As the prevalence of obesity has increased, public health experts have increasingly focused on the environments that shape overeating and unhealthy food choices. Retail grocery stores are pivotally positioned to influence choices and favorably affect energy balance. Greater availability of healthier foods, if translated to health-promoting purchases, can positively affect diet quality among those at greatest risk for obesity- low-income, ethnic minorities.
The aims of the proposed study are: 1. To evaluate, in a cluster randomized controlled trial design, effects of in-store healthy food marketing strategies on sales and purchase of healthier items in six product categories (milk, frozen entrees, beverage checkout coolers, bread, salty snacks and cheese);and 2. To evaluate the association of changes in supermarket food marketing environments with changes in sales of specific healthier food items in the same six product categories;and 3. To examine the relationships between neighborhood characteristics and changes in sales and purchases of healthier items in the six product categories. We hypothesize that sales of targeted products will be significantly higher, and that more health- focused food marketing environments will be associated with higher sales of healthy food items. The study will be conducted in 32 supermarkets in urban, low-income, high-minority neighbor- hoods in the mid-Atlantic and Northeast regions. Intervention strategies will include prime placement, increased visibility of healthier products, call-out signs, and taste-testing for milk. Control stores will be assessment-only. Supermarket chains will help implement the strategies and provide data on sales of targeted products. Interventions will be conducted for 2 years, with an emphasis on scalability and long-term sustainability. The primary outcome measures of purchasing will be weekly sales per store for each product. Individual purchasing will be assessed in a cohort of shoppers by interviews and shopping receipts. The Grocery Marketing Environment Assessment (GMEA) tool will be used to assess marketing environments. The research team completed a randomized pilot study of a 6-month intervention in eight supermarkets, which demonstrated the impact of the interventions on three food categories. The proposed study will provide an expanded and extended, larger-scale, rigorous test of novel and widely applicable strategies to encourage healthy retail sales, complement increased- access initiatives, and reduce health disparities in obesity and related diseases.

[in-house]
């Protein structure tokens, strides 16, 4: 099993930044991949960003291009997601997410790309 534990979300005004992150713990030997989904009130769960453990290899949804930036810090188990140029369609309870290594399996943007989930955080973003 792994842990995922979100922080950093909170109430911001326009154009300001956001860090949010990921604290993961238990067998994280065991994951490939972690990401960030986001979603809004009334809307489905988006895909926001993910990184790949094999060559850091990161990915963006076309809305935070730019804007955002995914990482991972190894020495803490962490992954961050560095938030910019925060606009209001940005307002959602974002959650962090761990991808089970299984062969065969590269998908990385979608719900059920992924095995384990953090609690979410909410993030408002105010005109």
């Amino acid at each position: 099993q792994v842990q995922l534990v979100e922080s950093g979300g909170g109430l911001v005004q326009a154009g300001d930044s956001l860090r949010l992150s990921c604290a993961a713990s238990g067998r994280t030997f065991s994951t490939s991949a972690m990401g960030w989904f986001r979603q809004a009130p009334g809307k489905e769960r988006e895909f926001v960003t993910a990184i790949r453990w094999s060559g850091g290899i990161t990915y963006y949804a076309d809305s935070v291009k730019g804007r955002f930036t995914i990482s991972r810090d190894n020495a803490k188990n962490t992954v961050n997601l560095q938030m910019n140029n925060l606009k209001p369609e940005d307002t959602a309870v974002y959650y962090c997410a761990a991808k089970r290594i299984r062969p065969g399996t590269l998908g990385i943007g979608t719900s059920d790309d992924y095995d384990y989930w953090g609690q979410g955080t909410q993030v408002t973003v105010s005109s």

Using a cluster randomized controlled design, this study will evaluate effects of in-store healthy food marketing strategies on sales and purchase of specific healthier items in six product categories (milk, frozen entrees, beverage checkout coolers, salty snacks, bread and cheese);and examine the effects of changes in in-store food marketing environments on sales of healthier foods. If these strategies are found to be effective, they could be used widely to encourage healthy retail sales, complement food access initiatives, and reduce health disparities in obesity and other diseases.